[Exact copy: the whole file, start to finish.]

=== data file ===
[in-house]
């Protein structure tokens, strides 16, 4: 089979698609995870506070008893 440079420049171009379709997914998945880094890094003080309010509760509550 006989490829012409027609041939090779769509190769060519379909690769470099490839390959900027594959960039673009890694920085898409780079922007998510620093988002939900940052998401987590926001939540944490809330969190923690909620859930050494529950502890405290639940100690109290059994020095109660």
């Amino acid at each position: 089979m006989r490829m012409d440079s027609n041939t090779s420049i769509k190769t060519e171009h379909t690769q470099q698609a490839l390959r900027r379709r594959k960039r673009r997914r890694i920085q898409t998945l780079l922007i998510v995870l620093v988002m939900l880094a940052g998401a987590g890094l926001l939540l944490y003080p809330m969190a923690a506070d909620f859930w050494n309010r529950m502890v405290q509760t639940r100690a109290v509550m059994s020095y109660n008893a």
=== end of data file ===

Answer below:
[in-house]
């Protein structure tokens, strides 16, 4: 089979698609995870506070008893 440079420049171009379709997914998945880094890094003080309010509760509550 006989490829012409027609041939090779769509190769060519379909690769470099490839390959900027594959960039673009890694920085898409780079922007998510620093988002939900940052998401987590926001939540944490809330969190923690909620859930050494529950502890405290639940100690109290059994020095109660």
């Amino acid at each position: 089979m006989r490829m012409d440079s027609n041939t090779s420049i769509k190769t060519e171009h379909t690769q470099q698609a490839l390959r900027r379709r594959k960039r673009r997914r890694i920085q898409t998945l780079l922007i998510v995870l620093v988002m939900l880094a940052g998401a987590g890094l926001l939540l944490y003080p809330m969190a923690a506070d909620f859930w050494n309010r529950m502890v405290q509760t639940r100690a109290v509550m059994s020095y109660n008893a």